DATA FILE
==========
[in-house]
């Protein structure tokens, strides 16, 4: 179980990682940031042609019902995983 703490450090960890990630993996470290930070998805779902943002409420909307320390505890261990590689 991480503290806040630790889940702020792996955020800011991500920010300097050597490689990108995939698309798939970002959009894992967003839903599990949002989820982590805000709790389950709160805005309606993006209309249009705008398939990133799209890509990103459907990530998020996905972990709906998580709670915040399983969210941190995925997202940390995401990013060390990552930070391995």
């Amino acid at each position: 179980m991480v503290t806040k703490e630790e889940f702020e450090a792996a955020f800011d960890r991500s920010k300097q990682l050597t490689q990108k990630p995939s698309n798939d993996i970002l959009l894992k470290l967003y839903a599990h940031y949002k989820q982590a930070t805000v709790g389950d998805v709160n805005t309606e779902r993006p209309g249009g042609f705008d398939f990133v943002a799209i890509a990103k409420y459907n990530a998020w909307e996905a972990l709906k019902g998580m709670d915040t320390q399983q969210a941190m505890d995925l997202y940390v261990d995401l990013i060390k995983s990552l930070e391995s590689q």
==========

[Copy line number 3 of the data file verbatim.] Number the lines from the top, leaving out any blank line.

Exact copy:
């Amino acid at each position: 179980m991480v503290t806040k703490e630790e889940f702020e450090a792996a955020f800011d960890r991500s920010k300097q990682l050597t490689q990108k990630p995939s698309n798939d993996i970002l959009l894992k470290l967003y839903a599990h940031y949002k989820q982590a930070t805000v709790g389950d998805v709160n805005t309606e779902r993006p209309g249009g042609f705008d398939f990133v943002a799209i890509a990103k409420y459907n990530a998020w909307e996905a972990l709906k019902g998580m709670d915040t320390q399983q969210a941190m505890d995925l997202y940390v261990d995401l990013i060390k995983s990552l930070e391995s590689q």